The programme booklet gave an immediate clue as to the main linking element of this concert: a clarinet stood proud on the cover. Inside, an essay explored the instrument’s associations with the human voice – distant, longing or longed-for. That is how it appears in the ‘bardic’ solo that opens Sibelius’s First Symphony, it argued, while noting that the dedicatee of Weber’s F minor Concerto, which had slipped in under my radar to replace the originally announced Mozart Symphony, was renowned for his voice-like sound and flexibility on the instrument. The girl in Bartòk’s Miraculous Mandarin is embodied – or envoiced – by the clarinet.

Otherwise, you might think, these three works don’t necessarily have very much in common. And broadly speaking you’d be right. But what primarily linked the Sibelius and Bartók, at least, was the quality of the performances under Mariss Jansons. The orchestral virtuosity one can take as read, but Jansons has a special knack, it seems, for bringing extra brilliance to any band he conducts: there’s discipline with a sense of delight, precision with a smile, intensity without tension.

And the Berliner Philharmoniker’s sound under Jansons feels more transparent, higher-lying, with the strings, taking their cue in the Sibelius from Wenzel Fuchs’s playing of that first clarinet solo, really singing their lines with one yearning, limpid voice. The opening phrases of the finale were glorious, too, and, with the brass kept on a short leash and the wind encouraged to work as a team as well as displaying their individual brilliance, the orchestra was never allowed to fall back on its default burnished tone.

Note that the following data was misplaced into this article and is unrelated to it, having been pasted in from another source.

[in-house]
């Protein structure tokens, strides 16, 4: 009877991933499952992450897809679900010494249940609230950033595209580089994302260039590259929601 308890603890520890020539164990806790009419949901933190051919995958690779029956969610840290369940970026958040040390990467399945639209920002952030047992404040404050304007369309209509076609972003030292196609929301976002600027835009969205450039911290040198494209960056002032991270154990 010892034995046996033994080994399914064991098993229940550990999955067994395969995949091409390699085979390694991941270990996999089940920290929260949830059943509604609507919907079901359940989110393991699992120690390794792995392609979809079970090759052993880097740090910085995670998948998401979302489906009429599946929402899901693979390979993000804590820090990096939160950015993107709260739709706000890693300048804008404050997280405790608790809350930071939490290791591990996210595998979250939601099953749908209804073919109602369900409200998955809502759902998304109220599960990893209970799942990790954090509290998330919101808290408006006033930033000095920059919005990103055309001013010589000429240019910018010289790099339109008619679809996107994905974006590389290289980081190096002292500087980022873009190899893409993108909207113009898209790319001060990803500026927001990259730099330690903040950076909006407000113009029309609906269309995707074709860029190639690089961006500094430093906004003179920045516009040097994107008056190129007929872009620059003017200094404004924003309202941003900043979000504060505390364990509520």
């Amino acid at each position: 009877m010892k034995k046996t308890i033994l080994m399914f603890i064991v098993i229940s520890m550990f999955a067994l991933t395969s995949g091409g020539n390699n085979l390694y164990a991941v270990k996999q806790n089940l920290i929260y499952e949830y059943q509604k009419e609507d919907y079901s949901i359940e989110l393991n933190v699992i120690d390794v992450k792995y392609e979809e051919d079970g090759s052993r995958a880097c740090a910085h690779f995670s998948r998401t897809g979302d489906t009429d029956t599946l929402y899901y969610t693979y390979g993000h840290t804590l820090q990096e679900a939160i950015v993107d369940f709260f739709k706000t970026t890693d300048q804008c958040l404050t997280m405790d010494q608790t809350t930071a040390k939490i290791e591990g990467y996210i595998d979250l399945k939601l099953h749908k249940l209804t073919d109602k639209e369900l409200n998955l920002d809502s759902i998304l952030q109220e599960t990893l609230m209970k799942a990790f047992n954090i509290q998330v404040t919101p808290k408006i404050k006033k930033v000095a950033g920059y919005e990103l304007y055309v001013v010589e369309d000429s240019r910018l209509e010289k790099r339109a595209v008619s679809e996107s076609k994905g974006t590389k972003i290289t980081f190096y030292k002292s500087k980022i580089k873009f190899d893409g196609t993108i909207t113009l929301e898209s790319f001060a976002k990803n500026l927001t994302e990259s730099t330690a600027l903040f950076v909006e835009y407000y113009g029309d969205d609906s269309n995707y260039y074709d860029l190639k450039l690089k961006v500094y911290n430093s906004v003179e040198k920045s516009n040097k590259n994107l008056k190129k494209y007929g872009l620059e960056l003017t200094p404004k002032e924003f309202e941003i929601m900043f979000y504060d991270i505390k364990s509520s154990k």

Sonically it was a vivid reading, as well as a beautiful and stunningly executed one: in the contrast between the primal strum of the strings and the winds’ delicate responses at the start of the scherzo, for example, the urgent excitement of the fugato writing half way through the finale, or the grand opening-out of the Tchaikovskian climax. Jansons’s approach was arguably more a case of white-hot intensity than the icy-white vastness one typically ascribes to Sibelius, but this was a thrilling, gratifying performance nonetheless.

Orchestra and conductor offered similar brilliance in the Bartók, which came across as much as a virtuoso showcase as an evocation of the original pantomime’s sordid, sweaty scenario. Only in the final minutes’ dash to the finish line did Jansons’s unerring sense of balance give way, as the clattering percussion and brass masked the strings’ exertions. The solos from clarinet and other wind instruments in the central section were dangerously seductive, the full-orchestral clang and clamour impossible to resist.

The Weber, however, struggled to assert itself between two such vivid scores, so vividly performed. It served as a showcase for the orchestra’s other clarinet principal, Andreas Ottensamer, and there was no faulting his advocacy. He was able to wind his silken, slightly breathy tone around anything the work threw at him – scale or arpeggio, arpeggio or scale. He sang out the melodies with all the flexibility and soulfulness one could want.

The problem lay with the work itself, here performed only for the third time by the orchestra (previous occasions being in 1887 and 1938). Composed in haste in 1811, it features a first movement exposition that sounds like a mash-up of the opening movements Mozart’s minor-key piano concertos but which then dissolves, like much of the jolly finale, into rather too much noodling and footling from the soloist against orchestral oom-cha-cha-cha-ing. It’s telling, perhaps, that one of the score’s finest moments comes in the horn writing in the Adagio, which looks forward to Der Freischütz, premiered a decade later.

The piece provided a pleasant interlude, no doubt, and there was no faulting Ottesamer’s playing, or the conscientiousness of his colleagues’ support under Jansons. The concert’s main interest and excitement, however, lay elsewhere.